Hunter superbug outbreak

Golden staph superbug infections in Hunter hospitals have jumped by almost a quarter this year and more people are contracting drug-resistant strains in the community.

Hunter New England Health data shows hospital staff treated 730 cases of the drug-resistant staph infection in the first four months of this year, up from 597 in 2011.

This includes 227 people treated at emergency departments, also up on last year.

General practitioners say the staph increase can be partly blamed on people asking for antibiotics for colds, because bacteria is adapting to survive.

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A Hunter New England Health spokesman said there were no figures on golden staph infections, known officially as Methicillin-Resistant Staphylococcus Aureus (MRSA), in the community because doctors did not have to report cases to authorities.

But emergency department figures suggest more people are acquiring the infections outside hospital walls.

MRSA – staph bacteria resistant to methicillin and other antibiotics – is found in hospitals. Some strains exist in the community and are spread more readily between healthy people. They are known as community-acquired MRSA infections.

The strains can take hold in illnesses ranging from infected insect bites to pneumonia.

Infections can be prevented through good personal hygiene, washing hands, covering broken skin and not sharing personal items such as towels and razors.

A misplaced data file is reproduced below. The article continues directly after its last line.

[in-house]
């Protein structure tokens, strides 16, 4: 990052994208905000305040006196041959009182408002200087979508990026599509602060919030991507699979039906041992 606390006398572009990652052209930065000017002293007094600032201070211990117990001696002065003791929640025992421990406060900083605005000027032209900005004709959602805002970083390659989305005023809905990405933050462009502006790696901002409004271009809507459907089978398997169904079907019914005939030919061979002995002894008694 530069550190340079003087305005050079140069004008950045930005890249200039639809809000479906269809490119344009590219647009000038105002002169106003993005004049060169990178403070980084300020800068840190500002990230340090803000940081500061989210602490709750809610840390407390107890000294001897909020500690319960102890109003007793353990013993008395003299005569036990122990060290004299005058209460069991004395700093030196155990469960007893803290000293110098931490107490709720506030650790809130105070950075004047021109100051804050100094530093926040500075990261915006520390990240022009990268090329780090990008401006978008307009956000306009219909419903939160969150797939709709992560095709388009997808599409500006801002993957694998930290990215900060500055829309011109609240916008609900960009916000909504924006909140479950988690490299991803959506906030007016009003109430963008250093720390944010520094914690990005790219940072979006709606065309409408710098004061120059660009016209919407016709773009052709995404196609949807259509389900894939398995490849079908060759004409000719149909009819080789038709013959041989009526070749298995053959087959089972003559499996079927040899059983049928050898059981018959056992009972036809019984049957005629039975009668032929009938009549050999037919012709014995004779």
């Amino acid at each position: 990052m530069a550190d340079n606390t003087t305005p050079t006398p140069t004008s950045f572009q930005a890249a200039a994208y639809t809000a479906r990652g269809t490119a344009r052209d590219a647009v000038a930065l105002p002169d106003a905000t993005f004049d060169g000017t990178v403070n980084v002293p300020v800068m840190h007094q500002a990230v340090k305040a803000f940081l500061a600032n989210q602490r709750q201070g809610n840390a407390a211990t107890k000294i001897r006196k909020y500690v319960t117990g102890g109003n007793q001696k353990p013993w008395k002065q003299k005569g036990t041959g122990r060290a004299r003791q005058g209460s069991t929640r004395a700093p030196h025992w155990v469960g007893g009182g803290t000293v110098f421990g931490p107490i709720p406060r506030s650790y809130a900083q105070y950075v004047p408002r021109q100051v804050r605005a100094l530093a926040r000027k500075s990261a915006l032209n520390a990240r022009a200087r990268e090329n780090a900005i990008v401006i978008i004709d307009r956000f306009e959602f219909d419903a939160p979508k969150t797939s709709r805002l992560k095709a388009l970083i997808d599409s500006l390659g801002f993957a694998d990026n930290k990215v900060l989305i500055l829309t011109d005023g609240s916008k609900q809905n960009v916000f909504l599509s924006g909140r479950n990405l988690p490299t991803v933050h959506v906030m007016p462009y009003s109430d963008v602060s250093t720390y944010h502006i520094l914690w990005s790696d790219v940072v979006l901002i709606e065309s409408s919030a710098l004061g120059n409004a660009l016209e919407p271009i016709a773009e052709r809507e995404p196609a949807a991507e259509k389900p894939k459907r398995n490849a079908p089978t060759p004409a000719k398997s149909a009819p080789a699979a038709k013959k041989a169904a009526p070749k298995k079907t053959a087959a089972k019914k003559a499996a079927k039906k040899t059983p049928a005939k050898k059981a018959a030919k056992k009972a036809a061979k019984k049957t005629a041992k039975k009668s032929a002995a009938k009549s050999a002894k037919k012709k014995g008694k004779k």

Symptoms include skin infections such as boils, abscesses and cellulitis, and infections of the bone, blood, lungs and other body parts.

Grades of infection range from minor skin infections to potentially fatal bloodstream infections, and people can more easily become infected where they are in close contact, such as in schools, sporting groups, prisons and military barracks.

Cases are typically treated by draining the infected area and administering strong antibiotics.

Hunter Urban Medicare Local executive officer Dr Mark Foster said reducing inappropriate antibiotic prescribing in the community would help limit the spread of resistant bacteria.

For a start, patients should not expect a prescription for a cold. It had no effect and only increased the risk of an adverse reaction.

‘‘Because everyone catches colds, reducing antibiotic use in the treatment of [colds] is a good place to begin,’’ he said.

A Hunter New England Health spokesman said hand washing in hospitals was the way to reduce the spread of bugs. He said hand hygiene statistics among hospital staff were well above national benchmarks.

The World Health Organisation warned recently of a return to the pre-antibiotic era if bacterial resistance to antibiotics continued unabated.

National Prescribing Service executive officer Dr Lynn Weekes it was important to raise the dangers of antibiotics misuse with patients.

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